On Monday, the continental United States–as well as parts of Canada, Mexico, Central America, and South America–will be treated to a partial solar eclipse. Those who live within the thin path of totality will see a total solar eclipse.
While total solar eclipses occur quite frequently (every 1-3 years) they are often in uninhabited areas of the world.
Here in Nashville, we are within the path of totality and are looking forward to the celestial show. We have been warned that our city will receive an influx of tourists, so we plan to just watch from home. (Flight prices to Nashville have increased by as much as 10 times on the days surrounding the eclipse!)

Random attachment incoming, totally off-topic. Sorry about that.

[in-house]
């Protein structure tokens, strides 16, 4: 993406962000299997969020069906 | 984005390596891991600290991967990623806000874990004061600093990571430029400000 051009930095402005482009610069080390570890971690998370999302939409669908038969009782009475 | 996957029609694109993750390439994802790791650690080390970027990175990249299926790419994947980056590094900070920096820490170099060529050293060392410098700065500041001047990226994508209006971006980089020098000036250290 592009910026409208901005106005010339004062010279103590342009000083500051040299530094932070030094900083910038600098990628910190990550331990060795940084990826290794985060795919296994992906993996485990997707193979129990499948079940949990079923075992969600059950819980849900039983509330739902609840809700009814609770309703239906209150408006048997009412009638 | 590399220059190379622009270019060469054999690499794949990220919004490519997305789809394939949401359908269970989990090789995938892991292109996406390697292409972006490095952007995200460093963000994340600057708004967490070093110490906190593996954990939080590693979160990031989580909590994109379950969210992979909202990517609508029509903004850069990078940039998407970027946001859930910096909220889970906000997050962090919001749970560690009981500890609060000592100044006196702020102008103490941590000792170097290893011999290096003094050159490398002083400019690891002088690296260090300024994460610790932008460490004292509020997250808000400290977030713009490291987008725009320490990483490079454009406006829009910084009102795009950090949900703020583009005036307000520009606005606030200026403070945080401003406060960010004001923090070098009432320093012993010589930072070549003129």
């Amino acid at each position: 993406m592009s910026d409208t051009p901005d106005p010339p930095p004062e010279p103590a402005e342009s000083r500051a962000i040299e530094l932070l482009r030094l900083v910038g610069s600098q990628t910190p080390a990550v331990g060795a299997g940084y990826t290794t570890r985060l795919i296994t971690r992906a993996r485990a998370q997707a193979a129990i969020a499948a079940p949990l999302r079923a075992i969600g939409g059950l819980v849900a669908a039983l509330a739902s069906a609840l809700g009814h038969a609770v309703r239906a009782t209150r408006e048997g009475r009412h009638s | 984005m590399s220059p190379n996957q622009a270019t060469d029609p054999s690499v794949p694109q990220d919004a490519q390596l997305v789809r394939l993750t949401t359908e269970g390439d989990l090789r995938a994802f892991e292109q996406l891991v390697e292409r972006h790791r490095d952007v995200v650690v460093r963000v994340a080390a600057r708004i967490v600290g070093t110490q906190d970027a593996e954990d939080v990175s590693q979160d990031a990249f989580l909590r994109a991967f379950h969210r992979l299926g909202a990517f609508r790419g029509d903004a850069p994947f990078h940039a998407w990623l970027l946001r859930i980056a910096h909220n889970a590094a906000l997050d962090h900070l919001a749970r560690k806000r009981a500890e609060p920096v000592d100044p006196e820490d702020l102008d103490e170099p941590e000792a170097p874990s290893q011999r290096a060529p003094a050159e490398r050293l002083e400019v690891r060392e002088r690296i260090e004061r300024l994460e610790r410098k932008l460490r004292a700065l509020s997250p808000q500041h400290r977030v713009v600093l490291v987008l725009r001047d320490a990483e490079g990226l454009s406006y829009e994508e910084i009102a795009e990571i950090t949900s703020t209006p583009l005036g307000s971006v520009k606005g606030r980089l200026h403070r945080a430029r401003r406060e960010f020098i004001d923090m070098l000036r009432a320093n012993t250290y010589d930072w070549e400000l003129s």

For those of you planning to watch the eclipse, I would love to hear what your plans are.
Be sure that your eclipse glasses are undamaged and unscratched. They also must be stamped to meet the ISO 12312-2 international safety standard. The market is filled with counterfeit glasses that wrongly claim to have that verification, so you’ll want to read this article from NASA to make sure your glasses are manufactured by a legitimate organization.